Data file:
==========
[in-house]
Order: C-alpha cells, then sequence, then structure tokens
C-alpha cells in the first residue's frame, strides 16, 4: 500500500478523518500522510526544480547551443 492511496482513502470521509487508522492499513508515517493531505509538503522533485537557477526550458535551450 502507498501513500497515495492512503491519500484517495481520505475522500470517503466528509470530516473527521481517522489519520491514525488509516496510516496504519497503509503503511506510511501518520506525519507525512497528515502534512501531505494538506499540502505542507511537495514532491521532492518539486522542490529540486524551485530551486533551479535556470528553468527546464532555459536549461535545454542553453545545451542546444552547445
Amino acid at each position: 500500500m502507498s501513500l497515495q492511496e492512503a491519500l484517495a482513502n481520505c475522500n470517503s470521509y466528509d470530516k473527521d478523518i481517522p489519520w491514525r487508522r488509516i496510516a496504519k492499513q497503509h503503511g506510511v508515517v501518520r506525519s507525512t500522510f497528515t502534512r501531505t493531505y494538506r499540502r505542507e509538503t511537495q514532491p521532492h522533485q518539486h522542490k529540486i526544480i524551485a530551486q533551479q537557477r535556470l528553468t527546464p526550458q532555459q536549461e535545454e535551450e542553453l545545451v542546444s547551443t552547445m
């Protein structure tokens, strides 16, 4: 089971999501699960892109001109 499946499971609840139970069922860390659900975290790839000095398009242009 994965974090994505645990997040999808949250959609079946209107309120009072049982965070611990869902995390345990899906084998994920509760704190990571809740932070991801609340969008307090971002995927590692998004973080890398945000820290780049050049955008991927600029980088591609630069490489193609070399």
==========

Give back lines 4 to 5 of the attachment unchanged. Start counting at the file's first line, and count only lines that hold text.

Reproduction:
Amino acid at each position: 500500500m502507498s501513500l497515495q492511496e492512503a491519500l484517495a482513502n481520505c475522500n470517503s470521509y466528509d470530516k473527521d478523518i481517522p489519520w491514525r487508522r488509516i496510516a496504519k492499513q497503509h503503511g506510511v508515517v501518520r506525519s507525512t500522510f497528515t502534512r501531505t493531505y494538506r499540502r505542507e509538503t511537495q514532491p521532492h522533485q518539486h522542490k529540486i526544480i524551485a530551486q533551479q537557477r535556470l528553468t527546464p526550458q532555459q536549461e535545454e535551450e542553453l545545451v542546444s547551443t552547445m
């Protein structure tokens, strides 16, 4: 089971999501699960892109001109 499946499971609840139970069922860390659900975290790839000095398009242009 994965974090994505645990997040999808949250959609079946209107309120009072049982965070611990869902995390345990899906084998994920509760704190990571809740932070991801609340969008307090971002995927590692998004973080890398945000820290780049050049955008991927600029980088591609630069490489193609070399």